What can you tell me about releasing your first album, Monster’s Ink, independently and then about signing with Word Entertainment and becoming the first rap artist on their roster?



Yeah, yeah, yeah!  So Monster’s Ink…I’m surprised you even know about it.  Usually, like, the day 1’s know about that, before I was even poppin’.  But yeah.  That was fun man.  That was, like, my project when I was indie and was just like “How can I start branding myself?  What is my sound?”.  And that’s all that was.  It was just me trying to find my sound, so I locked in and mixed and mastered that whole thing and put it out.  Then, when I got signed…honestly, one of the biggest reasons why I got signed is because I did everything myself.  I was a real big hustler, when it comes to, like, doing my own thing, everything myself, and booking my own shows and just staying busy.  Like an entrepreneur, basically.  So it was super cool and super dope.  And then I got signed and the shit took off.



You released your major label self-titled debut album after signing with Word Entertainment and followed that with The Second City.  What can you tell me about the evolution of your sound with each album and about finding your sound and identity as an artist with The Second City?



With The Second City, that’s where I really taped into, like, “Ok.  The branding is important.  The story is important.  I have to just do something more than just rap.”  And so, the transition from the debut to The Second City was just less experimental and more zoning into who Steven Malcolm is and what my sound is going to be.  And thinking of The Second City, I really wanted to incorporate my heritage and who Steven Malcolm really is and one big part of my story is that father piece and my dad, he’s Jamaican.  And so, The Second City is actually Montego Bay, Jamaica’s nickname.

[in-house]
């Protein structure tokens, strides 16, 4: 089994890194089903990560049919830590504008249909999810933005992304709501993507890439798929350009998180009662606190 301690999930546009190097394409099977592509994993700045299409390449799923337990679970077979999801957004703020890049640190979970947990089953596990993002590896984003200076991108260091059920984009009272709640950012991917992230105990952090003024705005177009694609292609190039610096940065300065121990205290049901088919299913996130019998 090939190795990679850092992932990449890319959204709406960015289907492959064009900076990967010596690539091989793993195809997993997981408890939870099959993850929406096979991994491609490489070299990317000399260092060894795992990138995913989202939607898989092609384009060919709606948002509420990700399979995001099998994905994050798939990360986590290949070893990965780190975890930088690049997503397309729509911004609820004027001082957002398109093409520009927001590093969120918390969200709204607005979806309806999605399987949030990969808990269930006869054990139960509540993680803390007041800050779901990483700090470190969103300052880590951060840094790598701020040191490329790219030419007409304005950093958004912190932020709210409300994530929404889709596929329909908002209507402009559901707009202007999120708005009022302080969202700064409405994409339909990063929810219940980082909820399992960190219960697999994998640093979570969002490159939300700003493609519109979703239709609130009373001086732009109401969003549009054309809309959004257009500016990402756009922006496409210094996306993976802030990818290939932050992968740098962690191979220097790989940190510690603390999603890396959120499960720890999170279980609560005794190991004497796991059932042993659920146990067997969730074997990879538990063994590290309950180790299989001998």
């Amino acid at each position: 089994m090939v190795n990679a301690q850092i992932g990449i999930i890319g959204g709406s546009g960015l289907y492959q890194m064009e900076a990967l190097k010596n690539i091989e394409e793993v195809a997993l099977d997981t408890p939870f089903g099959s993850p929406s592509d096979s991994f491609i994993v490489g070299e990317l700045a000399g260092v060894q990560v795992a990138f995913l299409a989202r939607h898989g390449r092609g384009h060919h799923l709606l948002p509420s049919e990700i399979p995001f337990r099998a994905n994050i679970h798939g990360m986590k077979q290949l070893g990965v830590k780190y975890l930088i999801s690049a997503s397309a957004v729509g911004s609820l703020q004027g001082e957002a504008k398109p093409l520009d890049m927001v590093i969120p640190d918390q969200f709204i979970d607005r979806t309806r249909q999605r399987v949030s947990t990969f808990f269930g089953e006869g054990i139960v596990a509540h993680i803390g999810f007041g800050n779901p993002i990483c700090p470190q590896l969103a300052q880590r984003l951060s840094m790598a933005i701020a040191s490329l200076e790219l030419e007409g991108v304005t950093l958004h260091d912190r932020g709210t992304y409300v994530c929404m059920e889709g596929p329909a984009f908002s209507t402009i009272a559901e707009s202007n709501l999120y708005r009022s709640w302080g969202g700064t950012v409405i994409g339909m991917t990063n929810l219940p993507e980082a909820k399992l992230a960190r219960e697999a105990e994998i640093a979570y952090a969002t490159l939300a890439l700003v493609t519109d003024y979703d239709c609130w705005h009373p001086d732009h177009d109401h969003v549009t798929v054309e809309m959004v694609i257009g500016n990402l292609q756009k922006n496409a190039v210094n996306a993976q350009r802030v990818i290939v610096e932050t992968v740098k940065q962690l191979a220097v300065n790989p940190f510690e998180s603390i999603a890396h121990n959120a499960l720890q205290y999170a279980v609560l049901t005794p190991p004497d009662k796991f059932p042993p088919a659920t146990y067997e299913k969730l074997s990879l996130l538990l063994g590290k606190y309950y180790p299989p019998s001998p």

In what ways have you aimed to incorporate faith-based rhymes with modern hip hop and merging the two?  How would you describe the Christian hip hop music scene currently?



With merging the two, I would just say being myself.  All my career, when I started really making Christian hip hop music, I’ve got a lot of homies who ain’t saved.  And family who ain’t saved.  And so, I play it for them.  When I’m in the gym, I throw my tunes on and I always get the comment “Like, yo.  This is Christian, yo?  This is Christian?”.  Me, like, I rarely listen to Christian music.  I just really don’t.  But I’m just inspired by real hip hop.  That’s what I grew up on and so I think the sound, it just comes automatically.  One thing too, my pastor had told me, like we’ll just be having a bible study and I’ll see some scriptures and I’ll explain it.  And my way of explaining it is just, like, a hood way of explaining.  Just the terms I use and how I would translate things.  Somebody on the block can understand it and somebody in the church pews can understand it.  And I feel like the lord really did that on purpose, for me to be able to walk that line of really merging the two.  And the state of Christian hip hop right now…I would say it’s getting back on it’s feet.  I would say it kind of had, like, a rocky time a year or two ago, but now with this young generation of young cats and this new young wave, people are really taking back that mantle of being really unashamed of Christian hip hop and really taking that name and that title and being unashamed of that title.  It’s getting back to a good spot.



You’ll be releasing your new EP All Is True on July 23rd.  What the creative process like in writing the EP and what inspired the songs?  What kind of message do you hope people take away from it?